REVIEW: Paranormal Activity 3

Via The Movie Bros.:

A malign and murderous spirit continues to dwell within a San Diego home in this second creepy sequel to 2007′s chilling Paranormal Activity. Hoping to catch photo evidence of Bloody Mary, the residents soon become victims in their own horror film.

60 out of 100

Yes, folks, here we go with another inevitable sequel in the “Paranormal Activity” canon of films. More “Found Footage” fodder for audiences to react to feverishly in darkened theaters. And though this entry does not quite reach the inventiveness that the previous films displayed it is not without its spooky merits.

The film is a Prequel and depicts other-worldy and paranormal events that involve the two sisters, Katie and Kristi, who have had supernatural events happen to them in the previous films. It is 1988 and the young sisters are living with their mother and step-dad. The step-dad is a wedding videographer that begins to place cameras around the home (using old VHS tapes) after some mysterious events occur. Kristi seems to be the catalyst of these strange happenings as she begins to talk to a spirit named “Toby.” Of course, no one believes her about “Toby” but the occurrences continue in the home. Suffice it to say, the film does depict some very creepy events as the story unfolds.

The set up is brief and we get to the goods right away. This is what is right with the film. We get the various camera shots of the house and the anticipation begins slowly and builds up nicely. We get strange noises, levitating children and ghostly images throughout, but we have been here before and sometimes the scares do not pay off like we want. It’s as if we know what’s coming and we aren’t so creeped out after it happens. There is the proper suspense and that works well. What we felt was a weakness was the climax which involved the girl’s grandmother who hides a strange secret. Though that subplot is terrifying, things get fuzzy as we witness an ending that clears up absolutely nothing. We are left with more questions than answers as to how everything we saw relates to the sisters. We get the shocking ending which is mildly effective and serves to only confuse. But I am nitpicking. The scares are abundant and the suspense is evident throughout. It serves to creep us out and entertain like most of the better “Found Footage” films.

Daybreakers (Film, 2010)

Two-time Academy Award nominee Ethan Hawke plays Edward Dalton, a researcher in the year 2019, in which an unknown plague has transformed the world’s population into vampires. As the human population nears extinction, vampires must capture and farm every remaining human, or find a blood substitute before time runs out. However, a covert group of vampires makes a remarkable discovery, one which has the power to save the human race. – Lionsgate

60 out of 100

The immediate gut-reaction for a film like Daybreakers is, “Oh, great… yet another vampire film because that genre hasn’t been exploited enough over the past five years,” and to be honest, that was our reaction when we first saw trailers for this in late 2009.  The problem for Daybreakers and most likely the reason for its miserable box-office numbers ($51 million gross, foreign and domestic) is that’s also exactly how the producers marketed the film in some misguided attempt to hop on the bandwagon of the sucesses of the other popular vampire franchises such as Twilight, True Blood and The Vampire Diaries.  That was a very bad marketing decision.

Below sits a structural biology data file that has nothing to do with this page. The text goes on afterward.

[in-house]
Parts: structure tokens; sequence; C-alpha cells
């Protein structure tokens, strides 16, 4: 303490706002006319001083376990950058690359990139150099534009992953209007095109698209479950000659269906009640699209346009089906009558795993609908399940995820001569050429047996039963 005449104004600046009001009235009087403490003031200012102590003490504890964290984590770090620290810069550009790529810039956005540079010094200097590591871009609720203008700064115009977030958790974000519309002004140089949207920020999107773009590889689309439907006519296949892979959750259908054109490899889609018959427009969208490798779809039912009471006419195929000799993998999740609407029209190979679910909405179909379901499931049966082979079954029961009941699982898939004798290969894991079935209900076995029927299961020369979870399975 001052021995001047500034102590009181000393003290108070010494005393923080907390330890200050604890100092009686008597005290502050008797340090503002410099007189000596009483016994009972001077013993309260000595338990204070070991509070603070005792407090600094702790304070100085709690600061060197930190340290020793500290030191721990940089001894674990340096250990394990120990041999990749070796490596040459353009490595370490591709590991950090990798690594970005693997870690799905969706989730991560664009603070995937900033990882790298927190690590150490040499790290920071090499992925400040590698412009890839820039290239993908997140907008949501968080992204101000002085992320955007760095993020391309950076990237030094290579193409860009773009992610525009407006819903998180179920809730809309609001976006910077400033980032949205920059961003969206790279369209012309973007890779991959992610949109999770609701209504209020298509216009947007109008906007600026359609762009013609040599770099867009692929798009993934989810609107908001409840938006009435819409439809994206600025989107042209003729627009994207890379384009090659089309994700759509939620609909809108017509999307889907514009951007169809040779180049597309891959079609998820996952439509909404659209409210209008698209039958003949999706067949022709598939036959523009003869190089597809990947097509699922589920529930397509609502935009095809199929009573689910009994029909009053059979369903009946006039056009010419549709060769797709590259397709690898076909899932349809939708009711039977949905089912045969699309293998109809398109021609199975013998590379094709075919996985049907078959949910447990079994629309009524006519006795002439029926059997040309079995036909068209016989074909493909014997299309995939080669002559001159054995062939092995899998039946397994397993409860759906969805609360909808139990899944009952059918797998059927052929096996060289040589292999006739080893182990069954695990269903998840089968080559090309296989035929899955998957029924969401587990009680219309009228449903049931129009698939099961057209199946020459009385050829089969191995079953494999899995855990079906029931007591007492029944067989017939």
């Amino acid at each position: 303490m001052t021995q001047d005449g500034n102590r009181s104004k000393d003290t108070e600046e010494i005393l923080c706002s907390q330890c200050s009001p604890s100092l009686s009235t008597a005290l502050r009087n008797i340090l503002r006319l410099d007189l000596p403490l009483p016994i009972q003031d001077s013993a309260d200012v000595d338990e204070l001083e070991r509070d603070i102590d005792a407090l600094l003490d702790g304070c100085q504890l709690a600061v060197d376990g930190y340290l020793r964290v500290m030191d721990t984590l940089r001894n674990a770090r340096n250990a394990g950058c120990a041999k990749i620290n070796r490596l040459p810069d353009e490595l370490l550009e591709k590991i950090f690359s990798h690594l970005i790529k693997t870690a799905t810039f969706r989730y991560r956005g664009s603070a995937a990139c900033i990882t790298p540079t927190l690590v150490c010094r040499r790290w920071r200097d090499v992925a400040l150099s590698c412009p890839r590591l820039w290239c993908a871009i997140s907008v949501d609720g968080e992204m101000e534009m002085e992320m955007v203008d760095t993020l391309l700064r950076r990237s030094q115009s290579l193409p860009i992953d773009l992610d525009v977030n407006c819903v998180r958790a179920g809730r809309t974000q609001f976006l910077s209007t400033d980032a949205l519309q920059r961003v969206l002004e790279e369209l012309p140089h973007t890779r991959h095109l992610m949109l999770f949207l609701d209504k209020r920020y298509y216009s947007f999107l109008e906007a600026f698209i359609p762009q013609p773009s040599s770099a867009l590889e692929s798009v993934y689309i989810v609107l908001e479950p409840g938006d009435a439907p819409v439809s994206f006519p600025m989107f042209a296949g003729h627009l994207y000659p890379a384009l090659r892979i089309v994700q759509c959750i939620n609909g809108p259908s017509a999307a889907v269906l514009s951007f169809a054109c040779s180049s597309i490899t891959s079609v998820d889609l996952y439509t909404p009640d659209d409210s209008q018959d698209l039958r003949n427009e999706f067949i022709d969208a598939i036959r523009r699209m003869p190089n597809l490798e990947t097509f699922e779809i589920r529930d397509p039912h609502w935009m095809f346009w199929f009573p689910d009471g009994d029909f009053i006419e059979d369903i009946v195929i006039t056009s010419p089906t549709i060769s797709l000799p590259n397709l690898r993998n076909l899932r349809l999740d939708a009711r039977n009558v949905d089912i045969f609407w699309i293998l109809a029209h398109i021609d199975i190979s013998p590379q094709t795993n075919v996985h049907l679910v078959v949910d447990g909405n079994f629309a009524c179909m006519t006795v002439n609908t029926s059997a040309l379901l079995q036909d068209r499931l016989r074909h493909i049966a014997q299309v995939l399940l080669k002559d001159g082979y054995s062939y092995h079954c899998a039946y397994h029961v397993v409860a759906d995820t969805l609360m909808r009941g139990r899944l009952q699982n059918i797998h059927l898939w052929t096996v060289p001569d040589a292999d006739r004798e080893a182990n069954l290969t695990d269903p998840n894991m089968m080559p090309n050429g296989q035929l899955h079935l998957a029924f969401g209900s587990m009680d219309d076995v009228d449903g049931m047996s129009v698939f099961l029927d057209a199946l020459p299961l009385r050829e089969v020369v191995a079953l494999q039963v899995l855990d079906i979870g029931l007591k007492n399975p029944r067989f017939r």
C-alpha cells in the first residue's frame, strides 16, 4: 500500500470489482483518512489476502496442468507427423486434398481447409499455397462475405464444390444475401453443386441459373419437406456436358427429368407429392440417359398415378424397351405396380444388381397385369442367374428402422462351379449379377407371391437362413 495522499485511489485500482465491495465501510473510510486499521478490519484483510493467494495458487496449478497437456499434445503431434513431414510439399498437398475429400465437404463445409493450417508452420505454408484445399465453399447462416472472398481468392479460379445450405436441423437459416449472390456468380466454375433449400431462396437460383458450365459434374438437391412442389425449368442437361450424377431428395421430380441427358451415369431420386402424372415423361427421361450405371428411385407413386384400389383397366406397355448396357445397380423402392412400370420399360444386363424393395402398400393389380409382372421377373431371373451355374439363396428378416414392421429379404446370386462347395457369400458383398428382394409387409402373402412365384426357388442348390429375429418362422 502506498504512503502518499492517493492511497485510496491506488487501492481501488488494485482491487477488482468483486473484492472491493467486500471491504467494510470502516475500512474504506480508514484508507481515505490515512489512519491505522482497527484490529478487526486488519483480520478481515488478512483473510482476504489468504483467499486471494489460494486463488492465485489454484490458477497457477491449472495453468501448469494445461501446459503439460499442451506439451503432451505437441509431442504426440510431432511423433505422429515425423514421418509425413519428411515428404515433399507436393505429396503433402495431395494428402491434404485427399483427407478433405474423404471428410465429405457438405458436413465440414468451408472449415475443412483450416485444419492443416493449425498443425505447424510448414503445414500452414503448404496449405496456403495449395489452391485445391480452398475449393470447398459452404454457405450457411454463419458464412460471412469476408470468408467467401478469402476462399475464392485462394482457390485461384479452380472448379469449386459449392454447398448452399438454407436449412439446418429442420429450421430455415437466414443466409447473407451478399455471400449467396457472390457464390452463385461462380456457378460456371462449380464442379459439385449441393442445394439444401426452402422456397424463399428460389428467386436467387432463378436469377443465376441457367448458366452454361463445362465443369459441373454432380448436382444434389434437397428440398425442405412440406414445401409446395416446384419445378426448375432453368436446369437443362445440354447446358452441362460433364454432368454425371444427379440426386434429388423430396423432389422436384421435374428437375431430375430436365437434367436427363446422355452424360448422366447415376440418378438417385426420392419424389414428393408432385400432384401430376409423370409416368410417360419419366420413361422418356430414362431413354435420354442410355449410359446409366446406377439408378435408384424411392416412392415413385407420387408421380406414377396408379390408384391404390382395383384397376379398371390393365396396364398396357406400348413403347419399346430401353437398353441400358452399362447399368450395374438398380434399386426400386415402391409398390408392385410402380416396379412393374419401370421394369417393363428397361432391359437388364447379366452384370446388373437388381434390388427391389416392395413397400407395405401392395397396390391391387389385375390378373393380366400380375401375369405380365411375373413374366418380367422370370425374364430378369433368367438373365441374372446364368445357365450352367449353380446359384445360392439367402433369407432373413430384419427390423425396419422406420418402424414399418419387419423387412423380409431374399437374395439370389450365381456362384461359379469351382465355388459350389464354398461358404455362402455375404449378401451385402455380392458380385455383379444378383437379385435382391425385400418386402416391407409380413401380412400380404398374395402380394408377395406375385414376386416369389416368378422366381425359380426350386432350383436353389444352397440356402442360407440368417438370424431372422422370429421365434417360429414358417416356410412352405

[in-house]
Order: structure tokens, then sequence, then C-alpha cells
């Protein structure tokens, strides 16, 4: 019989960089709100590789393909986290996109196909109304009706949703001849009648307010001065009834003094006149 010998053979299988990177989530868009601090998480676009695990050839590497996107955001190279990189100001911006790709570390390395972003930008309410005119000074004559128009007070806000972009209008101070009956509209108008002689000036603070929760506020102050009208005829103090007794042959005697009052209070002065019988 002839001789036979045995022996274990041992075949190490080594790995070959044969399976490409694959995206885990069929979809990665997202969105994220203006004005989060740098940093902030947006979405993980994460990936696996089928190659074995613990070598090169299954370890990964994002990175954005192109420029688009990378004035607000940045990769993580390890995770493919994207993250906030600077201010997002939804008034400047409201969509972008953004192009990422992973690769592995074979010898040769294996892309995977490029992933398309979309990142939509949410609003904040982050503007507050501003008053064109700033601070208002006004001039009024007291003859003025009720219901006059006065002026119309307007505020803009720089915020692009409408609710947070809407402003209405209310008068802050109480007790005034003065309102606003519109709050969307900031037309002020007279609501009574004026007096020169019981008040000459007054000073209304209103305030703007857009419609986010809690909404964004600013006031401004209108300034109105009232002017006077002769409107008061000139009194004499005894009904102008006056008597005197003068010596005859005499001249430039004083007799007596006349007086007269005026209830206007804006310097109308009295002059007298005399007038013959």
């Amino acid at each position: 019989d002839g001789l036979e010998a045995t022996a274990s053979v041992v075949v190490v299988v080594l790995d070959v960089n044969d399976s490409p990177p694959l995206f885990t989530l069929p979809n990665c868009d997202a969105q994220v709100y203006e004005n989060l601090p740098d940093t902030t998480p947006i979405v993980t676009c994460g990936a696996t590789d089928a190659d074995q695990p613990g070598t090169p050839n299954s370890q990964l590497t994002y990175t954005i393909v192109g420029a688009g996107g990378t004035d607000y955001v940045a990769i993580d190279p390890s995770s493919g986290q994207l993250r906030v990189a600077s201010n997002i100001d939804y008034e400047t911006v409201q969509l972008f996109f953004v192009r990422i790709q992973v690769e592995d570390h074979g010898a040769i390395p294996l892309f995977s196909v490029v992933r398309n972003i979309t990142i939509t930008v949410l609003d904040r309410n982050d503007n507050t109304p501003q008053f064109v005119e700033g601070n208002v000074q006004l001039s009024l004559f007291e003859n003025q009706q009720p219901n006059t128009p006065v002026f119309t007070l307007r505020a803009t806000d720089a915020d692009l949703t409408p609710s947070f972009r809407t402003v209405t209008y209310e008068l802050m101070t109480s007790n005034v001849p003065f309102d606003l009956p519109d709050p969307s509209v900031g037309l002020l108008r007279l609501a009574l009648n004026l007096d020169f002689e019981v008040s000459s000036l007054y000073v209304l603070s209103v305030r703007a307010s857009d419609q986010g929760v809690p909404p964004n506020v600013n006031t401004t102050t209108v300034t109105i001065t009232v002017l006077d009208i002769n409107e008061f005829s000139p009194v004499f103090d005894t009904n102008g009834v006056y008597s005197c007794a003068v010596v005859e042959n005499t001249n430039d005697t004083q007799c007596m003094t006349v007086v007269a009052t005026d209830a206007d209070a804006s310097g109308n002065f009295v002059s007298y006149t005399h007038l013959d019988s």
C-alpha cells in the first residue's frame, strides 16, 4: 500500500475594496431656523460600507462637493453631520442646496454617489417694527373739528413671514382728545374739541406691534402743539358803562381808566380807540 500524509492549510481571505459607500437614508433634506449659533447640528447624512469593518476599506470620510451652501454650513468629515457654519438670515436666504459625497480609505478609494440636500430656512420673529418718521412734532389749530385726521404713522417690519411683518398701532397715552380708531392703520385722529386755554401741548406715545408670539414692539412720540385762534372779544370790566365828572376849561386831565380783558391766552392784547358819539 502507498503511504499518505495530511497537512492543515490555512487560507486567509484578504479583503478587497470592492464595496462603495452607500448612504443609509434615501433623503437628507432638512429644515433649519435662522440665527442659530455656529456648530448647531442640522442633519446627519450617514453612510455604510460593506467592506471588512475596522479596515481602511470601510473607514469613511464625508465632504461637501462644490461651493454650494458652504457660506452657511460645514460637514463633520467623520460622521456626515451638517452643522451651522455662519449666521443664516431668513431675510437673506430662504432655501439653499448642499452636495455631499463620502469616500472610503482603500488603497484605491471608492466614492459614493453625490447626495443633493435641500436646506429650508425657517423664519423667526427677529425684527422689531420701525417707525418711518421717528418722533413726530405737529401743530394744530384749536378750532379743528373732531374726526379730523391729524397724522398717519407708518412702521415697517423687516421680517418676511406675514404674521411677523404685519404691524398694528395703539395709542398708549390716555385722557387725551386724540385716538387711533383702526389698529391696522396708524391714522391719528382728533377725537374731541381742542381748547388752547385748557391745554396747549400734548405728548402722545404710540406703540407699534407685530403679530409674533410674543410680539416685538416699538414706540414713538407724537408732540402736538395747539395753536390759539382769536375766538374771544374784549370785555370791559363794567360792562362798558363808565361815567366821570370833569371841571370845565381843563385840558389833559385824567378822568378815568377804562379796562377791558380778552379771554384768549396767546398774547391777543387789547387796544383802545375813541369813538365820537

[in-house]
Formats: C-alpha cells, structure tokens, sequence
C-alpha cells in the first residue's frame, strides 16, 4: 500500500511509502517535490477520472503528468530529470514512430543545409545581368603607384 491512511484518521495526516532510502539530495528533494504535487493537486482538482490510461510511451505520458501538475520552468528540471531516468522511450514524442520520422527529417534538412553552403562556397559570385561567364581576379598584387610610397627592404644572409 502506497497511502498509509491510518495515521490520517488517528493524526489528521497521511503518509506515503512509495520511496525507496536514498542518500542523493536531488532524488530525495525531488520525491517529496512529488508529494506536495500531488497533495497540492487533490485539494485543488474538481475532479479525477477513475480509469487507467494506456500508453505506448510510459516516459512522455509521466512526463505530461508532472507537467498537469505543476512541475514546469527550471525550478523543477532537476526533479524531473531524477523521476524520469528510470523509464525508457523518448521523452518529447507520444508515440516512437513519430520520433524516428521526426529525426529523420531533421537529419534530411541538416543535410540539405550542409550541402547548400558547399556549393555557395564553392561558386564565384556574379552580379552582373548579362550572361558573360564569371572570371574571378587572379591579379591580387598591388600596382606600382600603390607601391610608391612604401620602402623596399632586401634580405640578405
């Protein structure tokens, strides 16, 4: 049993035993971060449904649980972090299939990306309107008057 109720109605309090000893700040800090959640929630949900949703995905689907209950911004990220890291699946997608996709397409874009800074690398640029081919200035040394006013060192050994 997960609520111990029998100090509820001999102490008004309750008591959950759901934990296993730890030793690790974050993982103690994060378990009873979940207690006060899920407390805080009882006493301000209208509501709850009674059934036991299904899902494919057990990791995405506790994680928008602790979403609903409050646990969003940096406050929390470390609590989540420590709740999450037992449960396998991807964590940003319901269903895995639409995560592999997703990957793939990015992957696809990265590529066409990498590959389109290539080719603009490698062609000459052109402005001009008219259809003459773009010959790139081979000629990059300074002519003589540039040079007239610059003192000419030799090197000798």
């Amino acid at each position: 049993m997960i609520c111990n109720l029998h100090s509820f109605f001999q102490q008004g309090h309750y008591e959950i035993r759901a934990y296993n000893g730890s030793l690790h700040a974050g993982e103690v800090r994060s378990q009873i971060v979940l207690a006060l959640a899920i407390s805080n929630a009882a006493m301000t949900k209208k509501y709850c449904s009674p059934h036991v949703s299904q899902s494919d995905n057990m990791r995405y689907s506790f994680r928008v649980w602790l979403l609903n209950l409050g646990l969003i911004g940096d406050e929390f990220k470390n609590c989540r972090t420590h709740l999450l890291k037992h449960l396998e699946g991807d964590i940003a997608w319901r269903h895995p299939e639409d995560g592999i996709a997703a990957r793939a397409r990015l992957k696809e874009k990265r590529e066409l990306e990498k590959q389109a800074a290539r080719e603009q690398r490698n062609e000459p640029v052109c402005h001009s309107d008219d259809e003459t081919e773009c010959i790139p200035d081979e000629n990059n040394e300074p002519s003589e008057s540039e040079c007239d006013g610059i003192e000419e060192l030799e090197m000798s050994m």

Daybreakers is a very original and unique twist on the vampire genre in that it’s not really a horror film at all.  It’s a classic Science Fiction story that not only deals with science as a backdrop, it also deals with the many “what if” and “how would you react” scenarios about the questions of exploitation of others for your own immortality.  How does a society preserve its humanity when mortality has been taken away?  As far as vampire films go, there is surprisingly little graphic violence until the very end of the film because, frankly, it’s really not necessary to progress the story.

Where the film ultimately suffers is that it is very short coming in at 1 hour 37 minutes.  For a science fiction story with such an original concept there is far too little exposition.  It not only leaves a lot of questions unanswered but it’s so quick that the audience doesn’t really have an opportunity to become emotionally attached to the characters or the plot.  The performances from DaFoe and Hawke and the rest of the cast are fine but you really don’t have any sense of a vested interest in any of these characters, and of course if the audience can’t relate to the characters they have no reason to really care about the story.  Interestingly enough, this promotional clip (that was not shown in the film) gives more of a back story for the plot than the entire film does.

Daybreakers, albeit not the best film, is an enjoyable film and worth your time if you like a unique Sci Fi story.   Netflix subscribers can watch it as part of their subscription through the Netflix streaming service.

Here’s the official Lionsgate trailer for Daybreakers.  This is not the thirty-second TV spot that leads you to believe that it’s just a another vampire/horror film.